Commercial Real Estate

What is ‘Commercial Real Estate’

Commercial real estate is property that is used solely for business purposes and that are leased out to provide a workspace rather than a living space. Ranging from a single gas station to a huge shopping center, commercial real estate includes retailers of all kinds, office space, hotels, strip malls, restaurants and convenience stores.

‘Commercial Real Estate’

Commercial real estate is one of the three main types of real estate, along with residential and industrial. As its name implies, commercial real estate is used in commerce (residential real estate is used for living purposes, while industrial real estate is used for the manufacture and production of goods). While some businesses own the buildings they occupy, the more typical scenario is that an investor owns the building and collects rent from each business that operates there. While residential real estate lease rates may be quoted in an annual sum or a monthly rent, commercial real estate is customarily quoted in annual rental dollars per square foot.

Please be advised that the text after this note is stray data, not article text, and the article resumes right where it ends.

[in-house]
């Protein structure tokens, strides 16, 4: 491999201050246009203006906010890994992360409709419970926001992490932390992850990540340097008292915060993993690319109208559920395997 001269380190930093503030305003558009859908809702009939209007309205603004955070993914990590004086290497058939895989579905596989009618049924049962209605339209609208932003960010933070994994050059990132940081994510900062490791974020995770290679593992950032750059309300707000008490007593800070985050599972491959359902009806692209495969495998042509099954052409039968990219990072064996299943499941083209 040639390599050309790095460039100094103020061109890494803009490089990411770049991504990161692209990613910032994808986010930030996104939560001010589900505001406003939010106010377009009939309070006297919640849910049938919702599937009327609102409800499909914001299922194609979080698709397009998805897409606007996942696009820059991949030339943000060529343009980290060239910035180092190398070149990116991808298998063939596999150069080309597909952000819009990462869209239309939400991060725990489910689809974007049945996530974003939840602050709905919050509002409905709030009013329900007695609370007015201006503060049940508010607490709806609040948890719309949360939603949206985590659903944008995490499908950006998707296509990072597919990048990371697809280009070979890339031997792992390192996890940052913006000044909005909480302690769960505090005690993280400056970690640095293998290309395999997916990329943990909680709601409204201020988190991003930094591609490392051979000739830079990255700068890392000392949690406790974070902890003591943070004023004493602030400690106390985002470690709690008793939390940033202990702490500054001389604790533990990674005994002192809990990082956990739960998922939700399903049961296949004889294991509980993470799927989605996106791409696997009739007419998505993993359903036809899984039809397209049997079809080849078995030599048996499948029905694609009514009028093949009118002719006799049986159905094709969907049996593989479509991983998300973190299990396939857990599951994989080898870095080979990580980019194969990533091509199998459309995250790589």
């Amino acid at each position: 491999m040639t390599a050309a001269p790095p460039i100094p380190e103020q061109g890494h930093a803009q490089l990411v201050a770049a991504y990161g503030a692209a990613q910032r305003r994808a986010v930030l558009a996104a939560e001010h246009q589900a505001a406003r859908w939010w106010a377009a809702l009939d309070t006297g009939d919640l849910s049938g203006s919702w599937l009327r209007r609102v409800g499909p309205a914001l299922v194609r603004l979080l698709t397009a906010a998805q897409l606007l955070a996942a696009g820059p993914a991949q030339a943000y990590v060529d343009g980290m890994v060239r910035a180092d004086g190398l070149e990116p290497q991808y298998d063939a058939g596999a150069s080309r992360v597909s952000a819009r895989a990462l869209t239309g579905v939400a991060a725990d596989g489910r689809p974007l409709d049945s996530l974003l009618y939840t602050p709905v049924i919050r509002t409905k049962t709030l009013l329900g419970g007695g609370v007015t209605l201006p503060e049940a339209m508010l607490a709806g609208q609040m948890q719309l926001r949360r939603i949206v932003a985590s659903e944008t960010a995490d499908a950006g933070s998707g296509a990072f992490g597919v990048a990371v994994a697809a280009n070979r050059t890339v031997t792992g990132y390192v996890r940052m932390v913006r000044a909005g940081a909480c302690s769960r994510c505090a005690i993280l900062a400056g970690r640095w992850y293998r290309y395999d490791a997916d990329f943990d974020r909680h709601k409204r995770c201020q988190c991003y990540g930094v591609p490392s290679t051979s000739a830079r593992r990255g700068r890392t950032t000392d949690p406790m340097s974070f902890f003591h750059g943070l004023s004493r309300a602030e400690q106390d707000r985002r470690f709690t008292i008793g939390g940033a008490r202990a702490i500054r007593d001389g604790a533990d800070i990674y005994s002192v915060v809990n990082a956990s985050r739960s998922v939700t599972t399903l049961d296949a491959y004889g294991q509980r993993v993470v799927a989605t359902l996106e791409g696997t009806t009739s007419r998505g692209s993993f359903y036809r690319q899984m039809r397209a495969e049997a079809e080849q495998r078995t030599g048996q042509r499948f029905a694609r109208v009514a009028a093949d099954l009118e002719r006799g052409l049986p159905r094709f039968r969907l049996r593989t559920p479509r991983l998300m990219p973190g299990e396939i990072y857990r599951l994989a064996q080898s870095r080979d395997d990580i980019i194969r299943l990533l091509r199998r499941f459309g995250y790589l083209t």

Lease

Leases can run from one year to 10 years or more, with office and retail space typically averaging from five to 10 years. “Larger tenants tend to have longer leases,” said Brian McAuliffe, an executive managing director in CBRE Group’s (CBG) Capital Markets division. “Shorter-term leases provide more flexibility to adjust lease rents while longer leases provide more security, especially with credit tenants.” (For more, see: Exploring Real Estate Investments.)

There are four primary types of commercial property leases, each requiring different levels of responsibility from the landlord and the tenant.

Commercial Real Estate Classifications

Commercial real estate is categorized into different classes. Office space, for example, is divided into one of three classes: class A, class B or class C.

  • Class A represents the best buildings in terms of aesthetics, age, quality of infrastructure and location.
  • Class B buildings are usually older and not as good-looking as Class A buildings. These buildings are often targeted by investors for restoration.
  • Class C buildings are the oldest, usually over 20 years of age, located in less attractive areas and in need of maintenance.